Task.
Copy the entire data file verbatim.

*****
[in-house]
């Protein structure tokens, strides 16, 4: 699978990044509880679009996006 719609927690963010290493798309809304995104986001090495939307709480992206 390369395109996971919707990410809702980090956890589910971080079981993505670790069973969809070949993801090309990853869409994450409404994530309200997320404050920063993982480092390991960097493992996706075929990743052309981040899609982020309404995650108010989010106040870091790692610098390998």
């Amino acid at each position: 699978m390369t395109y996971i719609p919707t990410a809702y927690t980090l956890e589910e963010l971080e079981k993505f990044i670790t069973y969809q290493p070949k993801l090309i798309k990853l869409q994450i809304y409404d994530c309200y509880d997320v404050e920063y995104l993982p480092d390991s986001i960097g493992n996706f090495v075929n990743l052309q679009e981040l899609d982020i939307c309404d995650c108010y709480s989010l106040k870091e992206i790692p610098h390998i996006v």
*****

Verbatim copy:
[in-house]
């Protein structure tokens, strides 16, 4: 699978990044509880679009996006 719609927690963010290493798309809304995104986001090495939307709480992206 390369395109996971919707990410809702980090956890589910971080079981993505670790069973969809070949993801090309990853869409994450409404994530309200997320404050920063993982480092390991960097493992996706075929990743052309981040899609982020309404995650108010989010106040870091790692610098390998």
């Amino acid at each position: 699978m390369t395109y996971i719609p919707t990410a809702y927690t980090l956890e589910e963010l971080e079981k993505f990044i670790t069973y969809q290493p070949k993801l090309i798309k990853l869409q994450i809304y409404d994530c309200y509880d997320v404050e920063y995104l993982p480092d390991s986001i960097g493992n996706f090495v075929n990743l052309q679009e981040l899609d982020i939307c309404d995650c108010y709480s989010l106040k870091e992206i790692p610098h390998i996006v």